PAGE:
Lieutenant Fisher’s Last Shift and Flag Ceremony

On January 29th, 2017 at 0800 Lieutenant Rudy Fisher walked into Pullman Fire Station 32 (the Deuce) for his final time as a member of the Pullman Fire Department. 24-hours later Lt. Fisher would be given the flag that was flying over the station in a ceremony performed by the Pullman Fire Honor Guard. The flag was handed to Lt. Fisher by Chief Mike Heston.

Lt. Fisher along with Firefighters McPherson, Gibbons, and Krieger worked his final shift on the north side of Pullman answering calls for service.

During the day I had the opportunity to shoot some photos with Lt. Fisher and his wife, Lisa. We took the photoshoot to Station 31 to include the men working there. Captain Reiber, Firefighters Gollnick, Erickson, and Branson where covering the south part of Pullman.

All the members of both stations took part in the photoshoot. I have included a hand full of the photos.

At 0800 on January 30th, 2017 Lt. Fisher’s final shift came to an end. The Honor Guard marched to the flag pole, lowered the American Flag, folded it, and it was ultimately presented to Lt. Fisher.

Again I was on hand to take photos of the Flag Ceremony and the celebration that took place afterwards in the Deuce. This was a great opportunity for people to congratulate Lt. Fisher on his retirement. Several retired firefighters made their way to the celebration. I tried to get as many photos as I could with newly-retired Lt. Fisher and the people in attendance.

Nearly a quarter-century, on February 10, 1992, Rudy Fisher was hired as a city of Pullman Firefighter by the late Chief Pat Wilkins. When Rudy was hired the main fire station on South Grand was the career station. The Deuce was the reserve station. That all changed in 2005 when WSU stopped providing their own fire services and started to use the City of Pullman Fire Department. At that time the Deuce was made into a career and reserve fire station. At the same time Lieutenants were added to the rank of firefighters. Rudy was selected as one of the first three Lieutenants of Pullman Fire.

I had the opportunity ask Rudy some questions about his quarter-century run at being a city of Pullman Firefighter.

My first question is the typical question that many people ask. Why did you want to be a firefighter? He said “First of all I wanted to help others in a time of need. I wanted a challenge and I loved the problem solving aspect that this career choice offered every day.”

Of all the events, calls, and activities what one(s) sticks out in his mind? Rudy responded by saying “Infants and young children calls left the most lasting impressions on me. Creative activities by the student population are too numerous to list but did make me chuckle and / or scratch my head in amazement.”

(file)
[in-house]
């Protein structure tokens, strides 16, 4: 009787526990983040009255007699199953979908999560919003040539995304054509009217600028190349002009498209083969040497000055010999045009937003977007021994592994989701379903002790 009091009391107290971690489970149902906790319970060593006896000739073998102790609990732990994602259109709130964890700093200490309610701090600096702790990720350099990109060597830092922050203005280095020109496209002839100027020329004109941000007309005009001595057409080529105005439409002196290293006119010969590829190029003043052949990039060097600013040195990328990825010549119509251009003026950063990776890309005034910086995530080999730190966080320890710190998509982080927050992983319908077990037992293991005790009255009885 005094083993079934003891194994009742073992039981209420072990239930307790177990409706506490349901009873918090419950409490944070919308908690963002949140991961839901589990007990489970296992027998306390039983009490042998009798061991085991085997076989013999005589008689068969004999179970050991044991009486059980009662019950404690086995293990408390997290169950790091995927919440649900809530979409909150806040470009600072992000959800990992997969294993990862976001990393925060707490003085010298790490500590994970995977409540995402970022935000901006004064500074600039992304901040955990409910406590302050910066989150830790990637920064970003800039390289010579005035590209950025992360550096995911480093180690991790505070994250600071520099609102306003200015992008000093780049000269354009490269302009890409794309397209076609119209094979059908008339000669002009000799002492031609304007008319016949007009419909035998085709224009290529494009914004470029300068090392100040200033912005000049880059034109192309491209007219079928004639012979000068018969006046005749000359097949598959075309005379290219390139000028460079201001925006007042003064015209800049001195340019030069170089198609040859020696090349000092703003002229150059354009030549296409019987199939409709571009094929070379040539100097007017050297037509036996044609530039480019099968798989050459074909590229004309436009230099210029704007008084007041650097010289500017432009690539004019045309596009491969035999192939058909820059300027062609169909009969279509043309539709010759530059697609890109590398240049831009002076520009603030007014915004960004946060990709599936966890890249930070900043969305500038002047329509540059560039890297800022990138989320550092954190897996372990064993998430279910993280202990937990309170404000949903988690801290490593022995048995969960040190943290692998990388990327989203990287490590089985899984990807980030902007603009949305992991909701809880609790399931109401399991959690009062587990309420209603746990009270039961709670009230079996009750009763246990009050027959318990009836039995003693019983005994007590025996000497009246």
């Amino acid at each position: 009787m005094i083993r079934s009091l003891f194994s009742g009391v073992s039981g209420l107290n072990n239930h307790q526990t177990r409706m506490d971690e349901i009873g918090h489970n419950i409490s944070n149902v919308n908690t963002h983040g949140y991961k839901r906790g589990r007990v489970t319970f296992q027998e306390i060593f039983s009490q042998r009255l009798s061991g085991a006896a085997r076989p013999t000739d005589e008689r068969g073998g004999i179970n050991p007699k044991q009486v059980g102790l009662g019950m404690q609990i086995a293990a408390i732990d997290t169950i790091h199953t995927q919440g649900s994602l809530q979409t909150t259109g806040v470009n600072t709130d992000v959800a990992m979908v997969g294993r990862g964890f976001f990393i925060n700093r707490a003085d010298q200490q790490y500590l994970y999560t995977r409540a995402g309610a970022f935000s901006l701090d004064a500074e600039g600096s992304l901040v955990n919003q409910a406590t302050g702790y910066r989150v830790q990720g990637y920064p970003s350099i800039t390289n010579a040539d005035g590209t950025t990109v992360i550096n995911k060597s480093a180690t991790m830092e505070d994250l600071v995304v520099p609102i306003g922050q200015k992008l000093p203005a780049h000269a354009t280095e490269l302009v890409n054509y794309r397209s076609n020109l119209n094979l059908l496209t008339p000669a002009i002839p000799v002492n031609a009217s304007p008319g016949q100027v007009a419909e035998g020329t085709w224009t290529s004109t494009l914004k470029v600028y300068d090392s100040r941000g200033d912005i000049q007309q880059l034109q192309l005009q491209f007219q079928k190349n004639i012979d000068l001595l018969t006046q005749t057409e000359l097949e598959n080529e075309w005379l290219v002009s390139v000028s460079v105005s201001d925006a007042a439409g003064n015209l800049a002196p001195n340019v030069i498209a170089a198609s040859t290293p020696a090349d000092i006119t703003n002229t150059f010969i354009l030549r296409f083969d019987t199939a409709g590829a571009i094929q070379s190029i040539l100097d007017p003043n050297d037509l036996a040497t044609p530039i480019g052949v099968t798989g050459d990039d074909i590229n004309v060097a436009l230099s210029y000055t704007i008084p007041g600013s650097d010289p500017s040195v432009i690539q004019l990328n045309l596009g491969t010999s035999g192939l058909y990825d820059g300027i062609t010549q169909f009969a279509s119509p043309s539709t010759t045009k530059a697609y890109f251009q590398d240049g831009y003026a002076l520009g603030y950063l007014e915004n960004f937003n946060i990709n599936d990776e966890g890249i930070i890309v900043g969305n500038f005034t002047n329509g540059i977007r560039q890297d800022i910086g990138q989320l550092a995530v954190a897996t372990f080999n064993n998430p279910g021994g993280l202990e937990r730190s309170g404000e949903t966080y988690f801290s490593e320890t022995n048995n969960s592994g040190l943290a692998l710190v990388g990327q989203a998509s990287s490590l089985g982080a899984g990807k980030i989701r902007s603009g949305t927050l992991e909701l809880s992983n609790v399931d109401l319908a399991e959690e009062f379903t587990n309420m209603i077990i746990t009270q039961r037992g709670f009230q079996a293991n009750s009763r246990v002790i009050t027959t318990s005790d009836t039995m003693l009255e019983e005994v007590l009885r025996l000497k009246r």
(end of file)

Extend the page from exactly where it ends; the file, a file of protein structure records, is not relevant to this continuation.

Firefighters seem to have a favorite apparatus and Rudy was no different. I had a feeling that I already knew the answer before I asked, but I wanted to know what his favorite apparatus was. He said “The H & W (E32) was the first Red Engine in the fleet. It looked great and was very user friendly.” That was the engine we used to base the crew photos during the photoshoot. It also happens to be the engine Rudy requested for that purpose.

For anyone thinking about becoming a firefighter Rudy suggests “You need to have thick skin, roll with the punches, adapt and overcome, be patient, and have a passion to help others.”

I asked Rudy to look back at the Pullman Fire Department he joined 25 years ago compared to today. I then asked what he thought was the most important/best change that had taken place. Rudy said “Transitioning from a BLS (Basic Life Support) service to ALS (Advanced Life Support) [emergency medical] service.” Rudy was there for the transition and saw the difference that a paramedic can make in the positive outcome when someone is in dire straits.

Finally I asked Rudy if there was anything he would like to add, say as words or wisdom, or give a farewell statement. Rudy closed by saying “I believe a person should stand up for what’s right and true. Be accountable for your actions. Learn how to think and not what to think. Treasure your friends and family as time goes by really fast. Never regret a day in your life: good days give happiness, bad days give experience, worst days give lessons, and best days give memories.”

Thank you Lt. Rudy Fisher for your service to the City of Pullman and surrounding communities.

Pullman Fire District 12 Mass Causality Incident Drill

This afternoon there was a mass causality incident drill in which multiple fire and EMS agencies along with the three area hospitals took part.

The scene was an overturned tour bus with approximately 25 patients. Responders came from Fire District 12, Fire District 11, Fire District 4, Albion Fire Department, Pullman Fire Department, and Pullman-Moscow Regional Airport Fire Department. The Whitman County Sheriff’s Office and Lifeflight also participated in this drill.

The Incident Commander was FD12 Captain Eric Gibson.

I had the opportunity to shoot the photographs during the drill.